This camp was established in the 18th Military Area and appears on a list of camps for civil internees dated November 19, 1940, and produced by the Service Historique de l'Armée de Terre.

Letter from Vichy dated 14.5.1940 to a German internee.
Handwritten camp censure on the sealing tape.

For lack of information relating to this camp, this page remained succincte a long time. However, in March 2008, thanks to this site, I have been contacted by Professor Alain RUIZ, of the University Michel de Montaigne Bordeaux III. He wrote the study “CARL EINSTEIN im EXILE” in which he gives a lot of details about the CAMP AT BASSENS. Thus, the veil rose on the existence and the operation of this camp. I would like to thank Professor RUIZ very much for his pleasant step.

The CAMP at BASSENS, located at approximately twelve kilometers of BORDEAUX, occupied an old powder mill built during the First World War in the port area of BASSENS, on the right bank of the Garonne and closed down since 1921.

In spring 1940, the buildings of this powder mill were arranged to receive “undesirable” foreigners. Today, nature has taken again its rights and the site is invaded by an abundant and wild vegetation.

Approximately 1100 prisoners, 750 of them being Jews. The others 350 were German soldiers captured at the beginning of the “blitzkrieg” on France.

Some important persons - journalists, writers, politicians, etc - who took refuge in France, were interned.

Henry JACOBY, Berliner publicity agent, reported as follows his stay in the CAMP at BASSENS:

"Our bedsteads were installed in an immense warehouse. Moreover, there was a building in the various parts of which beds stood. Shortly after our arrival, they were occupied by men belonging to older age groups and who had been interned meanwhile.

In the middle of the factory's ground stood up some unfinished powder towers, not very high and which were covered with trees and of bushes which had been able to develop here quietly during twenty years. This area became rapidly very interesting for me. Every morning, we had to be ranged so that men which were needed for loading works in the port at BORDEAUX can be selected. In general, the number of needed men was easily reached because much was happy to leave the camp and gain pocket money.

In theory, interior work - before all dormitories' cleaning - was to be carried out by those which were not suited to work on the port. But, practically, they were dealt with by group of homosexual - foreign Germans - who wanted to remain between them. But, as everyone was to be affected with a task, best was - when one preferred not to be sent to the port - to remain invisible. The sector of the powder tower was completely indicated for that, and it is there that I spent time between the meals with a book. I could then expose me to the sun when the weather was nice and, when the weather was bad, find a shelter.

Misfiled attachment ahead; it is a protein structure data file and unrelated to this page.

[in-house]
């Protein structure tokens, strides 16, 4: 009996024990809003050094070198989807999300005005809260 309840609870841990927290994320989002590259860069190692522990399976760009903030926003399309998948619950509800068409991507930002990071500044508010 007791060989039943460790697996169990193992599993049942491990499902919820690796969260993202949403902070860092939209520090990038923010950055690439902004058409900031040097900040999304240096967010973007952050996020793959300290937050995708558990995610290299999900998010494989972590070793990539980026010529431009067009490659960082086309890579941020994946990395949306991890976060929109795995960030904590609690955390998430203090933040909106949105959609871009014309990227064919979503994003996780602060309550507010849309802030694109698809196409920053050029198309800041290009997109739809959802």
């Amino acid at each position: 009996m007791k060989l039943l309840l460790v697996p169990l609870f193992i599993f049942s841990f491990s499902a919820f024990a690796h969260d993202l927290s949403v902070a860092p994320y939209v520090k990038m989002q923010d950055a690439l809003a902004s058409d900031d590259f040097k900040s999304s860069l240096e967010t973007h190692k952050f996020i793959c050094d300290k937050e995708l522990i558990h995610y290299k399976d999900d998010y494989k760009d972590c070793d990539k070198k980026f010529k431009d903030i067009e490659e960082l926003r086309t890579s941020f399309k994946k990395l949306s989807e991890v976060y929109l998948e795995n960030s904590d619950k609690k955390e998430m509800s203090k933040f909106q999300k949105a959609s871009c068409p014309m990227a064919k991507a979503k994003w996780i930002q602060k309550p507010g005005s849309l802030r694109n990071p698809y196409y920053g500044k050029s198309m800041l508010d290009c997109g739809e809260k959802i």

In June 1940, the approach of the German army of BORDEAUX was the source of an increasingly large anguish for the internees at BASSENS which feared to be caught in a trap and delivered to the GESTAPO. Henry JACOBY adds:

"Finaly, we did not need news any more about the situation of the German army, because we heard the closer and closer noise of the gun hours after hours. We, the political emigrants of the camp, did not doubt that Gestapo advanced with the German army and that it would greedily catch us. One night, gun shots burst in the camp. The guard had shot on a German reconnaissance aircraft flying at low altitude."

Few days before the arrival of the Germans at BORDEAUX (June 27th, 1940), the commander of the Camp at BASSENS understanding the gravity of the situation for much of internees, acted so that the majority of them could leave the camp by small groups. Using subterfuges, the others escape too.

Regarding the archives of the camp, they were destroyed as reported by documents preserved at "Archives de l'Armée de Terre", at VINCENNES.

Anna Plowman 30-04-2006
Revision date